by M. Anthony Davis
At President Biden’s recent town hall, he was asked a direct question by a voter, who is currently in federal student loan debt, about Biden’s plans regarding the forgiveness of at least $50,000 in student loan debt. Biden gave a straightforward “no” in answer in a response in which he suggested the funds should be used to support early education instead, and he went on to describe his reluctance to assist Americans who have degrees from elite institutions. Biden did reiterate his commitment to free community college.
The student asked the president: “The American dream is to succeed — but how can we fulfill that dream when debt is many people’s only option for a degree?” This statement stands out to me. As a Black American, I know many graduates, who like myself, were forced to take on student loans in pursuit of a degree that would hopefully set us on a path toward building generational wealth for our families. But how will we succeed if we are stuck with insurmountable debt as a reward for our pursuit of a professional career?
It is well known that Black voters played a pivotal role in Joe Biden winning the election. We all sat watching the news channels as votes rolled in from Georgia, where Stacy Abrams led a massive push for Biden votes. It is us, the Black voters, that pushed Biden over the edge. Many of us cast those votes in hopes that policies, legislation, and aid to the Black community would come with a Biden win.
And why would we not think that? Biden ran a campaign that made countless promises to the Black community. He created the Lift Every Voice plan that laid out his ideas and intentions for our community.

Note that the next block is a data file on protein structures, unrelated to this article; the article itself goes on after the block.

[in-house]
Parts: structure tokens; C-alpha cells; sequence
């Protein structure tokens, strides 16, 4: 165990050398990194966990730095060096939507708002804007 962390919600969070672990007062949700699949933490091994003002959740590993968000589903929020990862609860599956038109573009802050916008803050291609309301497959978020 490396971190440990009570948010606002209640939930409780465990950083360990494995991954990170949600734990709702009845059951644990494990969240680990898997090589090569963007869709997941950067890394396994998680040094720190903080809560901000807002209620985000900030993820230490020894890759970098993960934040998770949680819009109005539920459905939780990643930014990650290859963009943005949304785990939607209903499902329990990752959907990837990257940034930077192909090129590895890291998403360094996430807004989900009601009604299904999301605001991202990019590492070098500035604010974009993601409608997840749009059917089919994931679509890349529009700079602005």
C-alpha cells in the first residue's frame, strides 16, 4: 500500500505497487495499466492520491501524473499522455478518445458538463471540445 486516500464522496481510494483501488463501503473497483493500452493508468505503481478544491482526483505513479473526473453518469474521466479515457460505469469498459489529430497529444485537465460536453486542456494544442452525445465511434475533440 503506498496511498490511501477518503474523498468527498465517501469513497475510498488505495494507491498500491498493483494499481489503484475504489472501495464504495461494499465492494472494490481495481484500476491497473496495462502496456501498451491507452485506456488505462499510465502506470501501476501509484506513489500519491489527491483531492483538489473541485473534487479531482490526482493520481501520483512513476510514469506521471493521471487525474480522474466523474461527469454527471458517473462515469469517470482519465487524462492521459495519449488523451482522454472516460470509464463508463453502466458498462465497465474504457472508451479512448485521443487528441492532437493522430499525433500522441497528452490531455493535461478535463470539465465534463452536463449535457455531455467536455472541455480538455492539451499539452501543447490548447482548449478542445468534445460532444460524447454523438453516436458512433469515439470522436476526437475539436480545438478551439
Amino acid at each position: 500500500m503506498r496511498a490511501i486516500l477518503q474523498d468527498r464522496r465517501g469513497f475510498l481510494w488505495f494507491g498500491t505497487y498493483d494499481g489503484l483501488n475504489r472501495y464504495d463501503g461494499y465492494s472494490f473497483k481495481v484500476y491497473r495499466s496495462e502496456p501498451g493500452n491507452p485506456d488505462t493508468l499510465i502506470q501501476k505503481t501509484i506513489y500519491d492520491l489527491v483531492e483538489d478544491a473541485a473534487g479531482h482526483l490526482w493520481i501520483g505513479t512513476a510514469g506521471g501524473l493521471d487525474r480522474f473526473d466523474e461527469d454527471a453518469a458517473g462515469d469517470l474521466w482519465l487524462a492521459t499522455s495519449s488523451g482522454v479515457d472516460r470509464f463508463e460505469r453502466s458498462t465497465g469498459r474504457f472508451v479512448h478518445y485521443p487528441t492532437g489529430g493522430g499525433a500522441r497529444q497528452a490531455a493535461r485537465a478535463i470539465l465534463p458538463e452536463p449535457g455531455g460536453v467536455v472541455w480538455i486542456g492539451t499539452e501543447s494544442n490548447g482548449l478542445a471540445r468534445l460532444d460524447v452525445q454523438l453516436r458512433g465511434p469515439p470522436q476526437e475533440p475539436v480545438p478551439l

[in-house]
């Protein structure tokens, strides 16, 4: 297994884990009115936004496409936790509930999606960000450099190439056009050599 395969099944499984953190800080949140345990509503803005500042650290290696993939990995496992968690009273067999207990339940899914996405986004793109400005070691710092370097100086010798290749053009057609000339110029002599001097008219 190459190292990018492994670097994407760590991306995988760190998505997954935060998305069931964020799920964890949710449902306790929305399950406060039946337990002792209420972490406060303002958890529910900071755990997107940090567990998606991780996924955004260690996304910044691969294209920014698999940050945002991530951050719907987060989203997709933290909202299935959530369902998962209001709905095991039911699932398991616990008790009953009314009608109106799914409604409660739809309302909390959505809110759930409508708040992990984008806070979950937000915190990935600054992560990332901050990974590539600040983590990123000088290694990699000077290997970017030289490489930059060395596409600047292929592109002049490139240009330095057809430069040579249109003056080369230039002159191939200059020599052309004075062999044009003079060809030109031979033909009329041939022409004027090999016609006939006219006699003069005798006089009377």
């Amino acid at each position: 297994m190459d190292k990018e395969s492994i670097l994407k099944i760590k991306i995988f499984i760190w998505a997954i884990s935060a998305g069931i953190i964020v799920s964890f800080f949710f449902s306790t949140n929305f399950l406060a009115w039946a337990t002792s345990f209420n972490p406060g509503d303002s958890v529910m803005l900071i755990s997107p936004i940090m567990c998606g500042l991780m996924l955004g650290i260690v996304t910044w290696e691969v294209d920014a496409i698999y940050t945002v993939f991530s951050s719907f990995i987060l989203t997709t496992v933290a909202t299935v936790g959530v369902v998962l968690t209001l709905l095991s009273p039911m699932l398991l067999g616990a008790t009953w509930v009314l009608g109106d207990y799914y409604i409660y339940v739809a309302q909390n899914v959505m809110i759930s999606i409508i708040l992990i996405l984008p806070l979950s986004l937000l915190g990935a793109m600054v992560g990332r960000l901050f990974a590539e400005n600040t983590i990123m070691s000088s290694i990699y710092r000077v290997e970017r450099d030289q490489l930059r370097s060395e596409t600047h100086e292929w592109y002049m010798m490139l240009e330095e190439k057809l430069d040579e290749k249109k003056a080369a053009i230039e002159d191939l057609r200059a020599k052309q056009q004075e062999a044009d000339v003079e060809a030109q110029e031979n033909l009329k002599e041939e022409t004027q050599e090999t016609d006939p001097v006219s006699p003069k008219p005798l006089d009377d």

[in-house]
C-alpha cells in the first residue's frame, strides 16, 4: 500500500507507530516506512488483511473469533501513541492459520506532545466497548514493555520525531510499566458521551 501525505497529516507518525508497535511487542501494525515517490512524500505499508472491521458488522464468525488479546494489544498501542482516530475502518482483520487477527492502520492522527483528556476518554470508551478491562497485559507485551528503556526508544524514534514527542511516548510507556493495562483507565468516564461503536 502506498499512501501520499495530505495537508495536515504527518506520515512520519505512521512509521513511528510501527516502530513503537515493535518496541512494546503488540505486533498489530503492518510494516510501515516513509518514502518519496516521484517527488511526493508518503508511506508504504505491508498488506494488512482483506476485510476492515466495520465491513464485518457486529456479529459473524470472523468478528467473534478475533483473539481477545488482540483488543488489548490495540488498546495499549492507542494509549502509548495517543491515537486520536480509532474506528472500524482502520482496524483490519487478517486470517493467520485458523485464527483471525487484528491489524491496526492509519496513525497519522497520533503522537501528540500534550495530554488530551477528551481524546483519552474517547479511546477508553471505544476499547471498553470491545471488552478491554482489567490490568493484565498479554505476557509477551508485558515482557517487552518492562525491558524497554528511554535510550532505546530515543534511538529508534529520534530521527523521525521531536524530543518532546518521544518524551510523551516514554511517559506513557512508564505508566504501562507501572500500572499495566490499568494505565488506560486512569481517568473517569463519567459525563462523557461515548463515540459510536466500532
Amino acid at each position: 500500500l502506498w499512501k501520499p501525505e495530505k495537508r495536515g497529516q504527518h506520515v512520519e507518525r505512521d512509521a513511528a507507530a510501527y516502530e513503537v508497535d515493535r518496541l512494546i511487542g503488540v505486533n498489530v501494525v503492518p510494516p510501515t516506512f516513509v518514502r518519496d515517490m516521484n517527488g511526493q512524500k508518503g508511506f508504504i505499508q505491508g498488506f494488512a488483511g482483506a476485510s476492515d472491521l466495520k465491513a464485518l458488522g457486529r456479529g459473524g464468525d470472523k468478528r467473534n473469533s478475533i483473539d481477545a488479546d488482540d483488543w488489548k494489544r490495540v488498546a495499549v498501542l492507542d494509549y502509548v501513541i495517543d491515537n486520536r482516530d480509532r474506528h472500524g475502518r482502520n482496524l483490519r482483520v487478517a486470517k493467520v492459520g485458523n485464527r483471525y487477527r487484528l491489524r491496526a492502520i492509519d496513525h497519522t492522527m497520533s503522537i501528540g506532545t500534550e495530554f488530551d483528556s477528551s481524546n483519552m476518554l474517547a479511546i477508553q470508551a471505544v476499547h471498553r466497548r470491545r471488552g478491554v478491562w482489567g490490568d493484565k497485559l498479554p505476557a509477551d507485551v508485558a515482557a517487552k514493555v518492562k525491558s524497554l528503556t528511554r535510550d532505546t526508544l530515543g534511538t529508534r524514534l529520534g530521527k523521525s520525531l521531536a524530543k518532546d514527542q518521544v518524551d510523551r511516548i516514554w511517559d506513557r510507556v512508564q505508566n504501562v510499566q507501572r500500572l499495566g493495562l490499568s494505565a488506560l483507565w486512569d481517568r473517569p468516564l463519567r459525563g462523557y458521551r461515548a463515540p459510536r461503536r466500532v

However, now that Biden is in office, it seems many of the promises he made while campaigning are not being delivered. To be fair, Biden never directly promised he would forgive $50,000 in student loan debt. But, the Lift Every Voice plan did promise to “[a]dvance the economic mobility of African Americans and close the racial wealth and income gaps,” and “[e]xpand access to high-quality education and tackle racial inequity in our education system.” The forgiveness of $50,000 in student loan debt would be a major step in delivering those promises to Black Americans.
It is true that Americans of all cultural backgrounds have accumulated massive amounts of student loan debt. But, like many plagues in American society, student loan debt affects Black students disproportionately. These debts are a major factor when former students are attempting to build wealth through homeownership. In fact, according to the National Association of Realtors, more than 80% of people ages 22 to 35 with student loan debt who haven’t bought a house yet blame their educational loans for their inability to purchase property.
If Biden wants to expand Black students’ access to higher education and close the racial wealth gap, canceling student loan debt is a way to kill both birds with one stone. Instead of standing strong on his stance that everyone should have access to free community college, allowing debt forgiveness from the “elite” institutions he mentioned in his town hall would actually ensure that not only Black students, but students from all marginalized communities would have access to high level education that allow them to compete for high paying jobs and build wealth.